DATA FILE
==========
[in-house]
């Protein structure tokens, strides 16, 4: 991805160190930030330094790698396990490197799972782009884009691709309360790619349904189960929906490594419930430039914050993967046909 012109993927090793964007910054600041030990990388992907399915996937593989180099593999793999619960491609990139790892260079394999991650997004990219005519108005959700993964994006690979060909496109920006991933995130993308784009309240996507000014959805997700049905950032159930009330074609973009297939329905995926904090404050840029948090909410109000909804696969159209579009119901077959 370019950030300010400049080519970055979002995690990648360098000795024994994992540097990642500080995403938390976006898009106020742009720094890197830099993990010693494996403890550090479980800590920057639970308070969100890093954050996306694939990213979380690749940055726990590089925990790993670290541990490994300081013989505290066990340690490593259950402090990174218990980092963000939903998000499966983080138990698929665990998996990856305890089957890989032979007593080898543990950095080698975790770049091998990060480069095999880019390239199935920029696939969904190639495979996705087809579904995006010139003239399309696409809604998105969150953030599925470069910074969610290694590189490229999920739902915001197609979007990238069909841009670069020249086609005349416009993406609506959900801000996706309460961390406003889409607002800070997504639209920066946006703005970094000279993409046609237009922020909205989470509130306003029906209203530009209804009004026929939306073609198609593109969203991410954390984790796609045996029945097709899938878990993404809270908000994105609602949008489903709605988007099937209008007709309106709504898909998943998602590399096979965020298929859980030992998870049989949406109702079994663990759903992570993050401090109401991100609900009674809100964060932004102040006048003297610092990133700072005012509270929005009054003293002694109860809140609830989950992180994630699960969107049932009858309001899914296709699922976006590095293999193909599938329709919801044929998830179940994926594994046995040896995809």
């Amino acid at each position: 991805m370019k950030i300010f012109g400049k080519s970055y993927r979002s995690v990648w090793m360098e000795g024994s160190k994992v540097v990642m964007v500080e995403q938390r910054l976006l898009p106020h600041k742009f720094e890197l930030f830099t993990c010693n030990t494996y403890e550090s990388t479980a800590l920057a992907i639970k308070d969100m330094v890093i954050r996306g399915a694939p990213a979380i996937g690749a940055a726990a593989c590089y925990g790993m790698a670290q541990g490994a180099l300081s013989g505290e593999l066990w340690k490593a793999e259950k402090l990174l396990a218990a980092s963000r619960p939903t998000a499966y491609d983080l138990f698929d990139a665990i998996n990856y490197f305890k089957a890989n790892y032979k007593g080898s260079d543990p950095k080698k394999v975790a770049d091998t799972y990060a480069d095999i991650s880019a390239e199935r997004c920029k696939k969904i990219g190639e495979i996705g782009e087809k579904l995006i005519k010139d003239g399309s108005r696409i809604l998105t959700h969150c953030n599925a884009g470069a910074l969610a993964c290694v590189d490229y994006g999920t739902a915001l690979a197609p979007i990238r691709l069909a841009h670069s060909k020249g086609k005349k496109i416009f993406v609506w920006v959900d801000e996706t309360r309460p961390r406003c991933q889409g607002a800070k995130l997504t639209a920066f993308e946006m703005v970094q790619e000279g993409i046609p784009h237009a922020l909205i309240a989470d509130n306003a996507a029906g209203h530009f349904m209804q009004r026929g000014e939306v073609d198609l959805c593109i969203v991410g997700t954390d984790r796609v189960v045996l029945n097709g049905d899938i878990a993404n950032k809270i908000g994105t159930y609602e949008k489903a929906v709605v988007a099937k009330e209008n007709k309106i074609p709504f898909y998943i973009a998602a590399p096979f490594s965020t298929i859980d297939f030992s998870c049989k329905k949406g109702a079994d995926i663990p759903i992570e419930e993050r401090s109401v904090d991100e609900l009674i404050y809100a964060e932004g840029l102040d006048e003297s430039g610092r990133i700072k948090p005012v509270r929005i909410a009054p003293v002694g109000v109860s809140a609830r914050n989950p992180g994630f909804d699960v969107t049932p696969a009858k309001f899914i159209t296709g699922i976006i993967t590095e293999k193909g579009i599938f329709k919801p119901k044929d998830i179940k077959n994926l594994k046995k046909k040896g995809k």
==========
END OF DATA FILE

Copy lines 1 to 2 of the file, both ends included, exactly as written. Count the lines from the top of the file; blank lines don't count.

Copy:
[in-house]
């Protein structure tokens, strides 16, 4: 991805160190930030330094790698396990490197799972782009884009691709309360790619349904189960929906490594419930430039914050993967046909 012109993927090793964007910054600041030990990388992907399915996937593989180099593999793999619960491609990139790892260079394999991650997004990219005519108005959700993964994006690979060909496109920006991933995130993308784009309240996507000014959805997700049905950032159930009330074609973009297939329905995926904090404050840029948090909410109000909804696969159209579009119901077959 370019950030300010400049080519970055979002995690990648360098000795024994994992540097990642500080995403938390976006898009106020742009720094890197830099993990010693494996403890550090479980800590920057639970308070969100890093954050996306694939990213979380690749940055726990590089925990790993670290541990490994300081013989505290066990340690490593259950402090990174218990980092963000939903998000499966983080138990698929665990998996990856305890089957890989032979007593080898543990950095080698975790770049091998990060480069095999880019390239199935920029696939969904190639495979996705087809579904995006010139003239399309696409809604998105969150953030599925470069910074969610290694590189490229999920739902915001197609979007990238069909841009670069020249086609005349416009993406609506959900801000996706309460961390406003889409607002800070997504639209920066946006703005970094000279993409046609237009922020909205989470509130306003029906209203530009209804009004026929939306073609198609593109969203991410954390984790796609045996029945097709899938878990993404809270908000994105609602949008489903709605988007099937209008007709309106709504898909998943998602590399096979965020298929859980030992998870049989949406109702079994663990759903992570993050401090109401991100609900009674809100964060932004102040006048003297610092990133700072005012509270929005009054003293002694109860809140609830989950992180994630699960969107049932009858309001899914296709699922976006590095293999193909599938329709919801044929998830179940994926594994046995040896995809």